The Hawkeyes scored the game’s first 11 points and led throughout to advance past the second round for only the third time in their 14 NCAA appearances during Coach Lisa Bluder’s 21 seasons. They went to the Elite Eight in the last tourney two years ago before losing to eventual champion Baylor.

Two-time AP All-American guard Rhyne Howard finished with 28 points to lead the Wildcats.


(6) MICHIGAN 70, (3) TENNESSEE 55: Leigha Brown scored 23 points and Naz Hillmon added 19 to lead Michigan (16-5) to its first Sweet 16 appearance.

The Wolverines had been 0-5 in the second round before pulling off the victory over the Lady Vols. As the final buzzer sounded, the Michigan players jumped into a group hug at center court and sang “it’s great to be a Michigan Wolverine.”

Leading 18-16 with eight minutes left in the first half, Michigan held Tennessee to just one field goal the rest of the second quarter and built a 28-19 halftime lead. The Lady Vols missed their final seven shots of the period and ended their drought 1:18 into the third quarter. The Lady Vols’ deficit grew to 17 points as Michigan went on a 22-7 run spanning the quarters.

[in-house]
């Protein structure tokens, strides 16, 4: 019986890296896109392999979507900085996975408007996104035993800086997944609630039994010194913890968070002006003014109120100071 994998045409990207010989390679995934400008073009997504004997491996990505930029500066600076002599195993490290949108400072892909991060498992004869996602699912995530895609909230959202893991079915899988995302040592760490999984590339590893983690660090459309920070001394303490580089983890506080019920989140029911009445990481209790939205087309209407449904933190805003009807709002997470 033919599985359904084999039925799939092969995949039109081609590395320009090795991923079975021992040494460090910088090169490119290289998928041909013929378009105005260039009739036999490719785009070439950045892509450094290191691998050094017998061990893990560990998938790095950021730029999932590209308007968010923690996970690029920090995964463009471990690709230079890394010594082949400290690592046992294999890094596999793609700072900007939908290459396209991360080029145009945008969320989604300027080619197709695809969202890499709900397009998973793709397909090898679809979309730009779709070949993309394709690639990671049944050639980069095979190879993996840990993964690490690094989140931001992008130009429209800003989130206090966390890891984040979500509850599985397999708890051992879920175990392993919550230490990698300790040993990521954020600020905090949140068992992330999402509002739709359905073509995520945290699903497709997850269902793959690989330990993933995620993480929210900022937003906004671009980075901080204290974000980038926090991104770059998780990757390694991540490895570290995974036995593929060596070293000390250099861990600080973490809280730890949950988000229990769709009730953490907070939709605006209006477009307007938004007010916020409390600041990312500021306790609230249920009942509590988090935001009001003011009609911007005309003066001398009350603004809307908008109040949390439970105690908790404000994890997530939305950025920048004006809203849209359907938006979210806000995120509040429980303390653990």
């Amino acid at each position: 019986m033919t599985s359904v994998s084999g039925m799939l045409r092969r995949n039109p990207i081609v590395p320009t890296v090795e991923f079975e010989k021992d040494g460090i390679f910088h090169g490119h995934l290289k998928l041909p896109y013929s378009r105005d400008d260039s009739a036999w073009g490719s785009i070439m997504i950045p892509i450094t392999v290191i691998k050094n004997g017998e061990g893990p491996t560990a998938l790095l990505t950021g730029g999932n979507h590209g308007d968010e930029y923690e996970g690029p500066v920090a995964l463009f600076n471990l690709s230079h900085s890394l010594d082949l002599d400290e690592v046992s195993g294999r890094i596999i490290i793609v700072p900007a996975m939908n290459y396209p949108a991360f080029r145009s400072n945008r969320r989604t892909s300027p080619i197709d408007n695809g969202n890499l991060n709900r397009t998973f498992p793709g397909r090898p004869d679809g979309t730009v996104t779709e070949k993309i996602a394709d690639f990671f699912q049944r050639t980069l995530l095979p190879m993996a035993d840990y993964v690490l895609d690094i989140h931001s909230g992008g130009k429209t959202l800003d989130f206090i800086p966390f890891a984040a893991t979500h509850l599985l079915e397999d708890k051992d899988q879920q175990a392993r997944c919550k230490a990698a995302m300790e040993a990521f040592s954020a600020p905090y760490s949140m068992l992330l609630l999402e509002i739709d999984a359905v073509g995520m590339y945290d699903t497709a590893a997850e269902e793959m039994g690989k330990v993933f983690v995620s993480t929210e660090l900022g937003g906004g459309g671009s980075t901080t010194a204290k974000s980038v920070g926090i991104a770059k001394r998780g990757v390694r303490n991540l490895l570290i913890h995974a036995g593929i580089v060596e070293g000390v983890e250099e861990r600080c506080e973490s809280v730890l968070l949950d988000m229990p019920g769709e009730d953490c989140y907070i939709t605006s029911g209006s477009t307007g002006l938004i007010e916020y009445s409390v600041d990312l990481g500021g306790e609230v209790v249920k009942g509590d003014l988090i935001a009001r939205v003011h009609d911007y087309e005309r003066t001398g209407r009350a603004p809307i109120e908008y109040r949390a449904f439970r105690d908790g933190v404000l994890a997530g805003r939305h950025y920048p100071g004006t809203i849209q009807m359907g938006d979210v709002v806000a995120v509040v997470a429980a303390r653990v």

Tennessee (17-8) trailed by 15 heading into the fourth quarter and was able to cut its deficit to 54-44 with under 5 minutes left before a 3-pointer by Danielle Rauch and a steal and layup by Brown restored the 15-point cushion. Tennessee couldn’t get closer than nine the rest of the way.

Hillmon, the Big Ten Player of the Year, also had 15 rebounds as the Wolverines more than held their own on the glass against the Lady Vols, outrebounding them 42-40.

A trip to the regional semifinals was just another first for the Wolverines this year. The team started 10-0 for the first time in school history. They were also in the rankings all season for the first time, as well as having Hillmon be the first player to earn All-America honors as a second-teamer.


Tennessee, which has a long storied NCAA tradition with eight national championships, fell to 28-3 in the second round.

Rennia Davis scored 12 points to lead the Lady Vols, who were playing Michigan for the first time.


(1) N.C. STATE 79 (8) SOUTH FLORIDA 67: Jakia Brown-Turner scored 19 points and North Carolina State (22-2) shrugged off a challenge from South Florida (19-4) with a big third quarter, advancing to the Sweet 16.

Jada Boyd added 18 points and 10 rebounds for the Wolfpack, who reached their third straight regional semifinal and 14th overall. They will face fourth-seeded Indiana or 12th-seeded Belmont.

USF led by a point early in the third quarter before N.C. State used two big runs to pull away and take a 12-point lead into the fourth.


The Bulls pulled within eight points with 3 1/2 minutes to go. But the Wolfpack scored the next five points, capped by a 3 from Brown-Turner that made it 73-60 with 90 seconds to go.